The Incompetent Gardner

16 June 2024

Freddy; the incompetent Gardner.

In today’s gospel, we are given two short parables for the price of one. Please don’t feel cheated, a lot is going on here within just a few short verses.

I have to say that I am not much taken with our friendly gardener who for privacy reasons I will call Freddy. I wish Freddy had met Costa (shave for a cure) Georgiadis from Gardening Australia.

Let me explain

In the first parable, the theological gurus tell me that the word used to describe Freddy’s sowing technique is a word for ‘throw’ or ‘toss’. So our hapless gardener Freddy just seems to chuck it out there willy-nilly. There is no forward planning or thinking. The seed will fall where it will and you would think that some thought and care might make for a better harvest.

Further, There is no mention of fertiliser (as in the parable of the fig tree Luke13;8,9) nor is there any mention of doing any weeding or watering. Nope, none of that… Freddy simply chucks it out there and seemingly there is no follow-up or care. Almost a cowboy attitude.

Our suspicion of Freddy’s incompetence is backed up when we read

“the seed sprouts and grows, though he does not know how.”

Freddy simply goes to bed at night and wakes up in the morning leaving the field to grow on its own.

In the second parable we have another horticultural bungle.

We often think of the mustard seed as growing into a large tree which is in fact how Luke tells the story. (Luke 13:18-19) But Mark uses a word which translates to more of a shrub than a large tree.

Now when the gardener plants his mustard seeds he no doubt intends to have a nice addition to his herb garden just in case he wants to make some hot english mustard. Yet in this parable the mustard seed’s value is not because of its flavour, but rather because it provides shade for the birds. Surely this is not what our tragic gardener Freddy intended! Imagine planting a mustard seed or a tomato seedling or a pumpkin plant hoping for some delicious fruit and all you get is a semi aviary type structure that provides shelter for the birds. Birds that are pests, birds that peck and eat at our yummy produce well before we get a chance to protect our fruit and enjoy it. We are the ones who are supposed to eat the fruit of our labours, not those feathered pesky critters.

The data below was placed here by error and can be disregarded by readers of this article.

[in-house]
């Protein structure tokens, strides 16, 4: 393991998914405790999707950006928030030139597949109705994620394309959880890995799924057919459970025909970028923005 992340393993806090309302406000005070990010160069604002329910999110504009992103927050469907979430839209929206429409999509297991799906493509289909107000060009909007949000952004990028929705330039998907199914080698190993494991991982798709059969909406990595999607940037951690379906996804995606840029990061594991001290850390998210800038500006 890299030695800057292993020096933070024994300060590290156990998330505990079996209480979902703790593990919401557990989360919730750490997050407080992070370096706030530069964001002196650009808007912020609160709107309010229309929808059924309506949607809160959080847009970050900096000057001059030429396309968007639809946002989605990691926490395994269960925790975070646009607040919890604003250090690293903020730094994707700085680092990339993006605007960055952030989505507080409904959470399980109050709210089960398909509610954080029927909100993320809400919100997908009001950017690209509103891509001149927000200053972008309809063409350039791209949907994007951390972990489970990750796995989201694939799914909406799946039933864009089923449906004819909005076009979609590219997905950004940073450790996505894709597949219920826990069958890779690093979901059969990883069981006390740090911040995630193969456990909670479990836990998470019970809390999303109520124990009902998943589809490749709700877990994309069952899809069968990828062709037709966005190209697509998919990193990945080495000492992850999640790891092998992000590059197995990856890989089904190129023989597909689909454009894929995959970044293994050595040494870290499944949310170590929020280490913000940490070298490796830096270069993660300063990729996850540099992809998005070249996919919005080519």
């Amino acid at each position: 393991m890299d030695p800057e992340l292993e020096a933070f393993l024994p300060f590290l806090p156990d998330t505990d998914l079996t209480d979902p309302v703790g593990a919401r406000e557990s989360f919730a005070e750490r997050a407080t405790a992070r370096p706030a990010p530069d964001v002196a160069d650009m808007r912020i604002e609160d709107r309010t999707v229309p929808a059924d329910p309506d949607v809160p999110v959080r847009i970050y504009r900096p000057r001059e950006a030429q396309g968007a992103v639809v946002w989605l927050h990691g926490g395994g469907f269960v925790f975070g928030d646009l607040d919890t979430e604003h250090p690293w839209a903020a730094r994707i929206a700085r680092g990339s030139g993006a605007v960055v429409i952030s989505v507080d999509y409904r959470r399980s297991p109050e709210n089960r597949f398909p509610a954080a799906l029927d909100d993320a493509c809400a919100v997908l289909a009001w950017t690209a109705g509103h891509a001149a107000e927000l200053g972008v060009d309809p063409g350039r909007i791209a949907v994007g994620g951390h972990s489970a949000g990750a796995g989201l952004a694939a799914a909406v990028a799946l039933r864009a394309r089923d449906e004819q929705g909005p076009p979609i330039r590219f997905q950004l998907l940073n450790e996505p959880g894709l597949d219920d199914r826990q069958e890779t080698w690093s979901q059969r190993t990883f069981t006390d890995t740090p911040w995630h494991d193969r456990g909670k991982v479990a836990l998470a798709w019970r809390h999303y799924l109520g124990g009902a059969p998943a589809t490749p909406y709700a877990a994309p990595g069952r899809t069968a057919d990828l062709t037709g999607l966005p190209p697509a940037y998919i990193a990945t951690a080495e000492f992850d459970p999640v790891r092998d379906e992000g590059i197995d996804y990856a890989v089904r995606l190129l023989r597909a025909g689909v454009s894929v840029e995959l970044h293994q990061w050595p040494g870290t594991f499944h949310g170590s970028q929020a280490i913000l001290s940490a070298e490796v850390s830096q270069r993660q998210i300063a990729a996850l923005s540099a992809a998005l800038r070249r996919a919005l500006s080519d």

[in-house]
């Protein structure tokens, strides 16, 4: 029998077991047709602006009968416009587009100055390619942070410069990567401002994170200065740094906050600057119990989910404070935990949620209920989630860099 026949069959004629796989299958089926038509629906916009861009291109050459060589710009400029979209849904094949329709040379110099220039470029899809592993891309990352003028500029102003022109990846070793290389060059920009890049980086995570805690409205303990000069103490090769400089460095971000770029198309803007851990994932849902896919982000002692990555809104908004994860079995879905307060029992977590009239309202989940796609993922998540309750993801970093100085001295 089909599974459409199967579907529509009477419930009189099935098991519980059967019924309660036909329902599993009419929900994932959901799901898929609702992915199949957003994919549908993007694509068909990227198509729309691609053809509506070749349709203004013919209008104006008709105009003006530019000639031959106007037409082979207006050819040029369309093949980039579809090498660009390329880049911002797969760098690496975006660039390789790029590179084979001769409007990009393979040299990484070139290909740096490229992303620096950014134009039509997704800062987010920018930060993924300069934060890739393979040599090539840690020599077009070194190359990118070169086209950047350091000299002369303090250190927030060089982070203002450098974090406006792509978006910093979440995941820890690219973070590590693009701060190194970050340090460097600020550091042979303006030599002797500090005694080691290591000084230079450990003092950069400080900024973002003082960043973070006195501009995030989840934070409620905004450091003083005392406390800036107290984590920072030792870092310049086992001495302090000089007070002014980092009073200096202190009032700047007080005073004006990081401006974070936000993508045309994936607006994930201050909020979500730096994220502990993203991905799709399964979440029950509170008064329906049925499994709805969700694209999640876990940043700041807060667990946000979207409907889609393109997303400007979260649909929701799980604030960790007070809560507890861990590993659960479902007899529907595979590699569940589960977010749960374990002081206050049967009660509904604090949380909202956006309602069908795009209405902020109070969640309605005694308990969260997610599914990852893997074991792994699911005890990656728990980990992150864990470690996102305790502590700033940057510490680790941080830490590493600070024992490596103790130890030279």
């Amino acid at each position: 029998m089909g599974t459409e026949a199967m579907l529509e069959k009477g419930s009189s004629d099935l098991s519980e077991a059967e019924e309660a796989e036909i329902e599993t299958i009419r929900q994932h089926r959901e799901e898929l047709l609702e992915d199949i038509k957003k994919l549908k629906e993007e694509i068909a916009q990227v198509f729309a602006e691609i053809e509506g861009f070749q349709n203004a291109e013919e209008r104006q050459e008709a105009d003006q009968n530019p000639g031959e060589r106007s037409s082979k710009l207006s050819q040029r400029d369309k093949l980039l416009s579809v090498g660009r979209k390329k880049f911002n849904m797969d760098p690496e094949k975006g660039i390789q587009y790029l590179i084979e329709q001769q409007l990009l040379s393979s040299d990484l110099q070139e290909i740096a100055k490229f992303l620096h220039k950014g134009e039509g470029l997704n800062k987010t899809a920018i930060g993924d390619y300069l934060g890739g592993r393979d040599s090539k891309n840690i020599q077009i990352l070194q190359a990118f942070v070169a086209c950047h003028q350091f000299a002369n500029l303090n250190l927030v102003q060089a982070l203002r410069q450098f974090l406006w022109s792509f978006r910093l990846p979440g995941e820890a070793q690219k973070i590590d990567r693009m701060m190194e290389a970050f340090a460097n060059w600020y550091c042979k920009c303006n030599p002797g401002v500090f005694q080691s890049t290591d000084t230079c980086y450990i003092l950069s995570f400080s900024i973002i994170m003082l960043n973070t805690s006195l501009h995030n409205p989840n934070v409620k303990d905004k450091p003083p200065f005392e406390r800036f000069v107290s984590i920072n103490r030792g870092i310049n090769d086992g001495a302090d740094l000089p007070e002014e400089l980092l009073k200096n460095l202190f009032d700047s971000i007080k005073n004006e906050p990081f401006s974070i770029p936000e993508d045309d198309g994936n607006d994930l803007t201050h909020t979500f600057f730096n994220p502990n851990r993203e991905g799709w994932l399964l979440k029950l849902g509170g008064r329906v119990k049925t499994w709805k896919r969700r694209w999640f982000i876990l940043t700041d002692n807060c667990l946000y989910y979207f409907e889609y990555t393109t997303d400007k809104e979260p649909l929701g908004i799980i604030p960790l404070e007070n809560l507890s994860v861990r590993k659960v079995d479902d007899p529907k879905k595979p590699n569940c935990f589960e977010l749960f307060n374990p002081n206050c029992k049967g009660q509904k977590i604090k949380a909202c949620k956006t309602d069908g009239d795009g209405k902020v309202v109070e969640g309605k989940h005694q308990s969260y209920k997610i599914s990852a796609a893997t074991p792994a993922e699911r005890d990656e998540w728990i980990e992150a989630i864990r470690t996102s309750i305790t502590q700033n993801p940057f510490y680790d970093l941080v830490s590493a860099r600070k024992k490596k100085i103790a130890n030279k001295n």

But the parables offer some encouragement and some warning.

First, the gospel has its own inherent power. It doesn’t require us to be highly skilled planters or attentive horticulturist’s or even to join the Costa fan club. All the gospel needs to grow is for us to scatter it out into the world. We don’t even have to sow it carefully. We just toss it out there as best we can. And keep on being faithful in this vocation. The innate power of the gospel will do the rest.

A Warning. We as the Church often like to think that we know what we’re doing as planters of the gospel. We think we know how to plant the gospel in the world and it's so easy to fret and strategise about how to spread the gospel, that we forget to toss the seed out into the world which is in fact, the only thing we are required to do.

And in the parable of the mustard seed  we need to be mindful of trying to control the outcomes. We may plant a seed with one intention only to discover when it comes to fruition, that its usefulness is entirely different from that which we anticipated. We might think that we are growing a spice garden, when in actual fact we are in the throes of building an aviary or even a menagerie.

But be encouraged brothers and sisters. Taken together our two little parables tell us that the incompetence of Freddy  is not important to the outcome. Freddy’s lack of understanding, our lack of understanding, does not undermine the capacity of the gospel to grow into a bountiful harvest. Nor does our intention to harvest one thing prevent God from doing something completely different. Thank Goodness.

Our task is simply to be faithful. To go on being faithful . Not to fret about the outcomes and the bottom lines and how big the marrow will be. We ought not be too invested in what we think is our lack of expertise and we dare not take credit for whatever may be produced by our flimsy and chaotic efforts.

The kingdom of heaven grows not because of us but in spite of us. It flourishes where it will and how it will. It comes to fruition in its own time. Not when we say it should. And it will and must shelter those we think are a pesky nuisance and who irritate us the most. So here’s to Freddy the Gardener and Peter Cundell who join me in saying

“And that’s your blooming lot for the week”.

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